Gender equity becomes a flashpoint in council’s MLS discussion


Jackie Acevedo Pope stood in front of the Austin City Council on Thursday evening and articulated the benefits a Major League Soccer franchise could bring for soccer-playing girls and women in Central Texas.

Precourt Sports Ventures “will support Lonestar girls developmental academy,” said Pope, a coach at youth soccer behemoth Lonestar Soccer Club who grew up in the Texas capital and played professionally in the National Women’s Soccer League.

“Without a stadium deal in Austin there is no MLS team. And without an MLS team there is a smaller chance of an NWSL team and a girls pro academy.”

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It was seemingly a positive start to a conversation that quickly turned combative. On the topic of gender equity, the owners of the MLS team seeking to build a stadium on city-owned land in North Austin had some explaining to do. PSV has been exploring a move of Columbus Crew SC to Austin since October.

The term sheet that the council was considering — and will now vote on Wednesday — has a list of community benefits. One of them is a player development academy exclusively for boys, valued at $36 million over 20 years.

“Thank you for bringing it to our attention, because frankly we didn’t even think about it,” said Precourt lobbyist Richard Suttle, responding to concerns voiced by several council members Thursday.

Suttle suggested that the academy — a league requirement — be removed from the community benefits. But the damage had already been done.

“Quite frankly, I think the problem was in the way that you presented it,” said Mayor Steve Adler, the most vocal supporter of the stadium deal. “You presented it as a community benefit when a development academy is required of you by Major League Soccer. It’s true that provides a considerable benefit to the community. … The problem is that it’s part of being an (MLS) team.”

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PSV has agreed to fund elite girls programs in the city, along with its own development academy, and put millions of dollars into youth clinics, camps, scholarships and equipment donations.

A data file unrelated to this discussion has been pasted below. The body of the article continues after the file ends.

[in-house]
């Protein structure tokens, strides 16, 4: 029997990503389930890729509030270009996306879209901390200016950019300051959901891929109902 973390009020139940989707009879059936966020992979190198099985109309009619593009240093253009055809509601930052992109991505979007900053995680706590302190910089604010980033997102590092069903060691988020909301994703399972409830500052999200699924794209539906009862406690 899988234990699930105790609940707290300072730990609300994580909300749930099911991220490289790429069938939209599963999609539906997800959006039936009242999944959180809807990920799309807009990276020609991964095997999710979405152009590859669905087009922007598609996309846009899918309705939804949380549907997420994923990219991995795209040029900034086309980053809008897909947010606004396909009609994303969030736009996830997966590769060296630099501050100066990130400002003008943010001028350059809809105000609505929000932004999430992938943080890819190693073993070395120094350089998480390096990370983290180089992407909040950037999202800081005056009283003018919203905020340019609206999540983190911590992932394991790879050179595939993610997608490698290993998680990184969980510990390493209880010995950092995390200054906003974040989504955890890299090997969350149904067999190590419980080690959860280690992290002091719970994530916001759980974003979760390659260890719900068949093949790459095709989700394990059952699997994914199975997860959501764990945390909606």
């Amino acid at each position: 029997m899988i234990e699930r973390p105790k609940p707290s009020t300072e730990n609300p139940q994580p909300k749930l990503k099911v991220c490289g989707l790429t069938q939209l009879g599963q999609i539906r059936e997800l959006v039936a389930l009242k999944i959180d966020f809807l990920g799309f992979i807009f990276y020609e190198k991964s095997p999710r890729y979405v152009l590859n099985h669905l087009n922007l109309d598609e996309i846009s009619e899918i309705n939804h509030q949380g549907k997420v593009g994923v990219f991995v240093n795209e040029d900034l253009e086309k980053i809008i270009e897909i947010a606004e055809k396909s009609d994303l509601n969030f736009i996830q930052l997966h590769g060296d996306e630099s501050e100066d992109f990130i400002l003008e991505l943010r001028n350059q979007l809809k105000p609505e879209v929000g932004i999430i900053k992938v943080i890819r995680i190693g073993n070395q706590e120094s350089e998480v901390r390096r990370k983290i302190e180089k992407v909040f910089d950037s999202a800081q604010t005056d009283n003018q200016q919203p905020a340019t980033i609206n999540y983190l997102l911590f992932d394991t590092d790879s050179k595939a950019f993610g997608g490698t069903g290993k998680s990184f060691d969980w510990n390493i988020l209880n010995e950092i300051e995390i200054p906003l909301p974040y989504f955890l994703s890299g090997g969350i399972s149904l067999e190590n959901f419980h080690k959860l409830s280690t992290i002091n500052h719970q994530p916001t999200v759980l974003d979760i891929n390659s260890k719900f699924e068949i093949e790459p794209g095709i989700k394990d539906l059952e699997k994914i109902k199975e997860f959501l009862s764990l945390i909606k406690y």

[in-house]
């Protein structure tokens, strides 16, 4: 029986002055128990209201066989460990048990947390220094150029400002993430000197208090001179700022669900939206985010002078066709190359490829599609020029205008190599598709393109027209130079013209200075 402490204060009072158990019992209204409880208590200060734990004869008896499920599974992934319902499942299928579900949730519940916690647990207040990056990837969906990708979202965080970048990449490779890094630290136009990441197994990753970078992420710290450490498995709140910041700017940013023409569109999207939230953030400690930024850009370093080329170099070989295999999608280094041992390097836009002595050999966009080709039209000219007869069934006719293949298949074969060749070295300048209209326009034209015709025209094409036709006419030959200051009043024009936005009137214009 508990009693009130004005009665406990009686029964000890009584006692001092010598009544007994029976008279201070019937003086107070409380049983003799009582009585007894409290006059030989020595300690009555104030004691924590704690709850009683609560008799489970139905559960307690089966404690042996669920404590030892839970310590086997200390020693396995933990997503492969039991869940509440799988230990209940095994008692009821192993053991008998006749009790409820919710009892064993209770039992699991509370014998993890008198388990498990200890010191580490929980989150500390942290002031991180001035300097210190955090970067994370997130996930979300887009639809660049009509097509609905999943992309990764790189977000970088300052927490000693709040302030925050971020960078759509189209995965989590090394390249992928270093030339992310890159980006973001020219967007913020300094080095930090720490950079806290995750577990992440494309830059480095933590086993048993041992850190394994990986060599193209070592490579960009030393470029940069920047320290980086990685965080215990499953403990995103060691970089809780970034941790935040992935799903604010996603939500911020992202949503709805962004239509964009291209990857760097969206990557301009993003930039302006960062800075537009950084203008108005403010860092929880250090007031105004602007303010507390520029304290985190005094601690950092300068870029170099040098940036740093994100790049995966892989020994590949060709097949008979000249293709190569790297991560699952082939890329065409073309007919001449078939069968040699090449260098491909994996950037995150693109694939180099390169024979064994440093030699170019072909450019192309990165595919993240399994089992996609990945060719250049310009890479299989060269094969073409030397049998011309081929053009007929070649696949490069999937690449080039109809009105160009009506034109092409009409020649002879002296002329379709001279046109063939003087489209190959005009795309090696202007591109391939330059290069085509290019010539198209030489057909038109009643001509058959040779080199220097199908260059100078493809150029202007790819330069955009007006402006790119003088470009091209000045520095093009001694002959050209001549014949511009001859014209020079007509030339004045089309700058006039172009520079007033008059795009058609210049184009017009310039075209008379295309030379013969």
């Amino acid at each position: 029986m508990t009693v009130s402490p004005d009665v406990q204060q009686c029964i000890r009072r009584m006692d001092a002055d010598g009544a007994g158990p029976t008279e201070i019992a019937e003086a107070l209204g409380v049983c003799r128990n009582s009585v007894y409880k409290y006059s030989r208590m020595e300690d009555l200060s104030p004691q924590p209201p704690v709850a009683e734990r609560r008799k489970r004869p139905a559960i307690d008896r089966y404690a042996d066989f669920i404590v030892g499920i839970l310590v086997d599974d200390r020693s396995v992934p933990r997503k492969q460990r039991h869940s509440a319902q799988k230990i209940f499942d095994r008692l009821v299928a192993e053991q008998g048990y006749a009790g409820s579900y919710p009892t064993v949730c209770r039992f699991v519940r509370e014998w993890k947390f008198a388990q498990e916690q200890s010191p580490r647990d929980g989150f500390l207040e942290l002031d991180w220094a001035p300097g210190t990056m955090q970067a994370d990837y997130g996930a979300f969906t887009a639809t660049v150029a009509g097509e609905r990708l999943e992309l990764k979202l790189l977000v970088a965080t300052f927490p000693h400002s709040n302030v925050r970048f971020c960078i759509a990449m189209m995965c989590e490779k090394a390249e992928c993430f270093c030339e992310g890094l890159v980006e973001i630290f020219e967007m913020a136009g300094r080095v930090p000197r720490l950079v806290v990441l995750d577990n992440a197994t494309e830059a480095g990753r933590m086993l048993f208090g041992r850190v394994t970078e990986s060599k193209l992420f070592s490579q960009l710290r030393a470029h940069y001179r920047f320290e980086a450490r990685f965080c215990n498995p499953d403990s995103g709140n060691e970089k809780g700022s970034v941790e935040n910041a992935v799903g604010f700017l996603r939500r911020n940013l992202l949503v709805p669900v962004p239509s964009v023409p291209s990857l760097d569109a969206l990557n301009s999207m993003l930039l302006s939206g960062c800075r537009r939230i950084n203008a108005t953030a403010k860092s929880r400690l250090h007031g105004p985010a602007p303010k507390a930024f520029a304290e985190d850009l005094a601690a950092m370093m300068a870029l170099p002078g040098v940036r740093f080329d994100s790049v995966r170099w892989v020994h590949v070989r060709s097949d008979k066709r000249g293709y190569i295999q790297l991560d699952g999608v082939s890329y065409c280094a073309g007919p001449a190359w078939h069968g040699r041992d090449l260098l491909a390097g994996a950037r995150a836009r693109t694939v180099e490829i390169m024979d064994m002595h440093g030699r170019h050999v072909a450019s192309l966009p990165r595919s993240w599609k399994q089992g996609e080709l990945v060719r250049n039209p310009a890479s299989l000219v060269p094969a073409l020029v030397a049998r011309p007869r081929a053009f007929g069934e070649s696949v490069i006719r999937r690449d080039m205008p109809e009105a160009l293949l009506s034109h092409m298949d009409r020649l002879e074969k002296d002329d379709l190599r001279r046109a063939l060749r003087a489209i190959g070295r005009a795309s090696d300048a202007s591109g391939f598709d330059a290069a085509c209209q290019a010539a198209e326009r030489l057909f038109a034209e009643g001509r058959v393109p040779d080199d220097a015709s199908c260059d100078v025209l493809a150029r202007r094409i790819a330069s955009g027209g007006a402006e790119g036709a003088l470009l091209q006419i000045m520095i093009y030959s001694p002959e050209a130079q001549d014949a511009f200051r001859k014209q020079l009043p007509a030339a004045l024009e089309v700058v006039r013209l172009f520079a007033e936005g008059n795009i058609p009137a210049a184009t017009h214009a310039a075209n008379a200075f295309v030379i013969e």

On Thursday, Lonestar SC President Buck Baccus disclosed that the club — the designated U.S. Soccer Development Academy for boys and girls in the region — had signed an agreement with PSV.

Under the agreement, PSV would pump funds into the Lonestar academies, its initiative to grow soccer in East Austin and its Women’s Professional Soccer League pro-am team. Those funds would go toward scholarships, travel fees, equipment and other expenses. Baccus said yearly fees for players in its academies reach as high as $2,600.

Baccus did not go into specifics about how much money PSV had committed. Asked if it solved the gender equity issues for elite players, Baccus told the American-Statesman, “For us it does.”

Danny Woodfill, the general manager of FC Austin Elite, a pro-am team in United Women’s Soccer, also spoke on the gender equity issue to the City Council.

“In this deal, we need a place to play soccer,” he said. “We don’t need a new girls soccer academy. We don’t need a new girls soccer team.”

Suttle said that PSV was in the beginning stages of conducting a feasibility study about bringing a team in the NWSL, the top women’s league in the U.S., to Austin if it is able to secure the stadium deal and relocate Columbus Crew SC.

Still, several council members appeared less than impressed with the tone of the conversation.

“We have a responsibility as women elected leaders to do what we can, when it’s appropriate, to address inequities,” said Ann Kitchen, one of seven women on the 11-member council.

If the MLS team does come to Austin, it will provide a direct path for local boys to work their way onto the roster. The same cannot be said for girls.

“I don’t know what your deal is with Mr. Baccus, but I’d be willing to bet it’s not $37 million,” Adler said.



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